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Las Vegas monsoon season may not have much zap in 2023

Looking for some spectacular lightning strikes over Las Vegas this summer? Don’t count on seeing many.

Valley residents should expect an average-to-below average monsoon season this summer, according to the National Weather Service’s Climate Prediction Center.

On Tuesday, the agency said on Twitter that the July-September outlook calls for “warmer than normal temps” and “the potential for normal-to-below normal precipitation.”

The outlook for Arizona, which got hit hard by monsoon rains last year, is even warmer and drier than normal.

The agency said El Niño, the warming of the Pacific Ocean, probably won’t have “a strong influence” on the monsoon season in North America.

June, one of the driest months of the year, may have felt a bit like monsoon season. Showers and thunderstorms soaked most of the valley, along with below average temperatures.

Season to remember

The 2022 summer was the wettest monsoon season in at least 10 years, according to the NWS, whose Las Vegas office covers Southern Nevada, and parts of southeast California and northwest Arizona.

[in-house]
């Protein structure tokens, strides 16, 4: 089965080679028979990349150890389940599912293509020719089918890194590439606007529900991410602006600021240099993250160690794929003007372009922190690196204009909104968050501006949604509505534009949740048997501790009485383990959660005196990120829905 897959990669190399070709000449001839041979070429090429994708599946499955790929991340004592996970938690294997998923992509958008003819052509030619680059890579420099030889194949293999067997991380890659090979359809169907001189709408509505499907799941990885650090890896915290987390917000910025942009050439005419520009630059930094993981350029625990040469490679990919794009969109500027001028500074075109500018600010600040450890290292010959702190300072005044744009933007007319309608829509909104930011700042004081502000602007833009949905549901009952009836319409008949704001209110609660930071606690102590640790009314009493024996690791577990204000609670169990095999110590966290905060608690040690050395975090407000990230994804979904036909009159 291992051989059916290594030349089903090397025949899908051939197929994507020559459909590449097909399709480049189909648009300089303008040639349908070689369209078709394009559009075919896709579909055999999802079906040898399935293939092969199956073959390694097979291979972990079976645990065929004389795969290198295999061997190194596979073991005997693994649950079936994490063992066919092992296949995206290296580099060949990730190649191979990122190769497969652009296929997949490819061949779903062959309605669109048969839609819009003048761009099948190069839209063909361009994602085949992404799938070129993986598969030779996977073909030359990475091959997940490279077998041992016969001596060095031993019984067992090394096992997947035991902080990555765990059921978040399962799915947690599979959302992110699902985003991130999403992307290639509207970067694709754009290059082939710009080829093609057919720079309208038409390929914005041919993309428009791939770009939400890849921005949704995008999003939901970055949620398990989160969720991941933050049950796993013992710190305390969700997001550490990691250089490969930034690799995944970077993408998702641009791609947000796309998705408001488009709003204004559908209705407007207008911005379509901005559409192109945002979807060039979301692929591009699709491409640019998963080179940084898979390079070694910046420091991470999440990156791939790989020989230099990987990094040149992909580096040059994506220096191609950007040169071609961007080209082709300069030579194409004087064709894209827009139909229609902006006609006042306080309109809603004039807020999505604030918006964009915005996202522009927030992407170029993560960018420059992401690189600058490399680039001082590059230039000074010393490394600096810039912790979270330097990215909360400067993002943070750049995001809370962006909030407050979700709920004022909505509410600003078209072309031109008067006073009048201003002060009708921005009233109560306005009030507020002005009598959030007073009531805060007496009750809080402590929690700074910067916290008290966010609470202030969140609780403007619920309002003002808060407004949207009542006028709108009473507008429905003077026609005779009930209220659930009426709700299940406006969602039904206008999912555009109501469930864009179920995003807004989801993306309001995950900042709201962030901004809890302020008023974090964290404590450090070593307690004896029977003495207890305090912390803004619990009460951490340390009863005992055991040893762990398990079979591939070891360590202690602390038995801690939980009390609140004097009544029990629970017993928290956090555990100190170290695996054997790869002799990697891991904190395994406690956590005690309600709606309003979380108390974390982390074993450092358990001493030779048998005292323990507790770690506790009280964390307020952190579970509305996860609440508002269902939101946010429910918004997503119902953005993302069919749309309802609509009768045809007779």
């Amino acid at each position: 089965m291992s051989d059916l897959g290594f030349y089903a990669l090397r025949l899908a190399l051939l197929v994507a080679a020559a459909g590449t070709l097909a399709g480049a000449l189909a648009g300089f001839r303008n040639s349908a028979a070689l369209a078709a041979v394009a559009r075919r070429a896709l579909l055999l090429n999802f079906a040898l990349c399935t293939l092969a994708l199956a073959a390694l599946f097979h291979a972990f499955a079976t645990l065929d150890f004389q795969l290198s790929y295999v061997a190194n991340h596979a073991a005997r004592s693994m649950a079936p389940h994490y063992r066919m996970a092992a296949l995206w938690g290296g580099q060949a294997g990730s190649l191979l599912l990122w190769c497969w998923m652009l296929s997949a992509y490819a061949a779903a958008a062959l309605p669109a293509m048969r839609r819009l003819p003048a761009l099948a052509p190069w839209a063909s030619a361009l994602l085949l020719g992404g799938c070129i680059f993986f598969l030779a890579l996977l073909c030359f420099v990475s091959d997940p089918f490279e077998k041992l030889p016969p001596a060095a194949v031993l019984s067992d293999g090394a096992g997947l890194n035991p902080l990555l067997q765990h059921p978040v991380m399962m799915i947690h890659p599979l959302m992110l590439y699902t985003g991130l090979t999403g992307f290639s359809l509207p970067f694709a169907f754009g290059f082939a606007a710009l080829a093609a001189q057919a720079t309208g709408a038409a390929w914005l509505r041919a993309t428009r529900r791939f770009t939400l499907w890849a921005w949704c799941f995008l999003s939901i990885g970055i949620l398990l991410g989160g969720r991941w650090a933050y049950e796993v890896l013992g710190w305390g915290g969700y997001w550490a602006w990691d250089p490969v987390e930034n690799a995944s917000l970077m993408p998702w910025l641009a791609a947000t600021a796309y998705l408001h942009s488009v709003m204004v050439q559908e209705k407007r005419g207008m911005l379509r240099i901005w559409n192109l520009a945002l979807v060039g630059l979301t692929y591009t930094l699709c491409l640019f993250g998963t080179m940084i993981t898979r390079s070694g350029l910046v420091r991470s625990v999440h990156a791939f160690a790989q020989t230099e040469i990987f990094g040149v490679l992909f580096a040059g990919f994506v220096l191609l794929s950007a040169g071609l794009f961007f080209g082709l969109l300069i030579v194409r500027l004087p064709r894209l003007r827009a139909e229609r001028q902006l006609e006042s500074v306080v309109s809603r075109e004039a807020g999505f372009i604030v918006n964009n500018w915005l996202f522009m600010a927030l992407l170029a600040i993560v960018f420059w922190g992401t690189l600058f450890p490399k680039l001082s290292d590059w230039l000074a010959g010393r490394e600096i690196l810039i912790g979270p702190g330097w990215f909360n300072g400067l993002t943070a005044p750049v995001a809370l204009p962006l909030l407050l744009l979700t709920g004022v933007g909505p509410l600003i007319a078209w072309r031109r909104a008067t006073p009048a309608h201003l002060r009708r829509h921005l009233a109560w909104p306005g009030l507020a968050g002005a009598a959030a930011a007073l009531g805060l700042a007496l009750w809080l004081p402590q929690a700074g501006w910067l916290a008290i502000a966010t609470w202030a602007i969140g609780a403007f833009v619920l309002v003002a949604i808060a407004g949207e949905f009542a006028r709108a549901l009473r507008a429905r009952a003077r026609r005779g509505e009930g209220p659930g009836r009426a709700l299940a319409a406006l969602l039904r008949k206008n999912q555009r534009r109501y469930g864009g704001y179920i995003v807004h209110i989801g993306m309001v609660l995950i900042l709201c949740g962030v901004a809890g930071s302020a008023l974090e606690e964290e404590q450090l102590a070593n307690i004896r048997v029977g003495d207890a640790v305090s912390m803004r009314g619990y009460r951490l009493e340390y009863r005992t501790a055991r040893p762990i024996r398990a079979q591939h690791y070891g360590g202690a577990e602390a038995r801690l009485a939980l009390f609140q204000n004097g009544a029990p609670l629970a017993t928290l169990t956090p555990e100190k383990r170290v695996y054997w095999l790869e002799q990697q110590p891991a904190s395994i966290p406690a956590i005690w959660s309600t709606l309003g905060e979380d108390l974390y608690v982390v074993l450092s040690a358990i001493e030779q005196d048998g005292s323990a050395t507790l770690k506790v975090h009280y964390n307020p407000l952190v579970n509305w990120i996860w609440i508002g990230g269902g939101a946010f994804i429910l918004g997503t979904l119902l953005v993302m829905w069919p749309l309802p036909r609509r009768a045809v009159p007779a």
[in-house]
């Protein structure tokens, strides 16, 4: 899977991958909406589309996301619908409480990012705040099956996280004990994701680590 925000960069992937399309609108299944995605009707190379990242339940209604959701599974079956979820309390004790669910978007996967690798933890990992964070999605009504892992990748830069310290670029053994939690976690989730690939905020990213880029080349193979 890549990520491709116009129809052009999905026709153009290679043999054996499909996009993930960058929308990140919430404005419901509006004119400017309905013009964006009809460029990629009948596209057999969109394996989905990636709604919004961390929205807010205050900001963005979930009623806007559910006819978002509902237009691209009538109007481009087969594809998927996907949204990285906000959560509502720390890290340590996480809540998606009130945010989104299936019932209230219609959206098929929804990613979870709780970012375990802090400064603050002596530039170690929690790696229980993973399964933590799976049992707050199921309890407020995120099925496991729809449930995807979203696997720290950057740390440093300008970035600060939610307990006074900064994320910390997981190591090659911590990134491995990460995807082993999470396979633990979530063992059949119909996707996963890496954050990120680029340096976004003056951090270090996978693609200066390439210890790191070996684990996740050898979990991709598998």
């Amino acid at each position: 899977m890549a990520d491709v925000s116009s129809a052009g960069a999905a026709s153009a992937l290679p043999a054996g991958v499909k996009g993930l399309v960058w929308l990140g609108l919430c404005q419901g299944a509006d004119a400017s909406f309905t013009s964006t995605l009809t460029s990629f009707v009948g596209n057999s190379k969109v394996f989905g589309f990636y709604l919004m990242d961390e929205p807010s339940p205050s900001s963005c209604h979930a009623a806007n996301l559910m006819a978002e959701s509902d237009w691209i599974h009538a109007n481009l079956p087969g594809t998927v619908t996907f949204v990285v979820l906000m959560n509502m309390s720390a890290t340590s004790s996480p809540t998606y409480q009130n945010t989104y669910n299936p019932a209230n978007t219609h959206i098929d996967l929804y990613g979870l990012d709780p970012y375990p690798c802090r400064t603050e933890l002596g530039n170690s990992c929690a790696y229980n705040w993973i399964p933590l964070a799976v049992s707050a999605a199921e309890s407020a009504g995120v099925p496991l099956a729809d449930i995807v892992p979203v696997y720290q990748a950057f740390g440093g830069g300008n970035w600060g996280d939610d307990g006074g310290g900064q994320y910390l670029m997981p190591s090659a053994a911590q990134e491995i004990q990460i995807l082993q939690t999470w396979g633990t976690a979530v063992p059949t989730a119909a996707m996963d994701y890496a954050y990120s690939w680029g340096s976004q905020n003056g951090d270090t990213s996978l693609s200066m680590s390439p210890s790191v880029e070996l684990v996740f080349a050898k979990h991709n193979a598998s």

Meteorologists issued 315 flash flood warnings and even two tornado warnings for small twisters in far northwest Arizona.

Higher elevations received the highest rainfall totals, with a gauge at Mount Charleston recording the most at 13.98 inches for the season. On the west side, Summerlin gauges ranged from .39 of an inch to 2.54 inches. On the Strip, Caesars Palace logged 1.97 inches.

Harry Reid International Airport received 1.77 inches of rain during the season. Several of the storms happened to strike on Thursdays, with July 28 being the standout.

Also, Death Valley National Park set a record for the wettest day in its history when 1.7 inches drenched the park Aug. 5.

Past years

A wet monsoon season was recorded in 2012 when the airport received 3.63 inches. Several of the monsoon seasons from 2014 to 2021 were largely void of storms, especially in 2020 when just a trace was recorded at the airport. 2021 amounted to only .65 of an inch.

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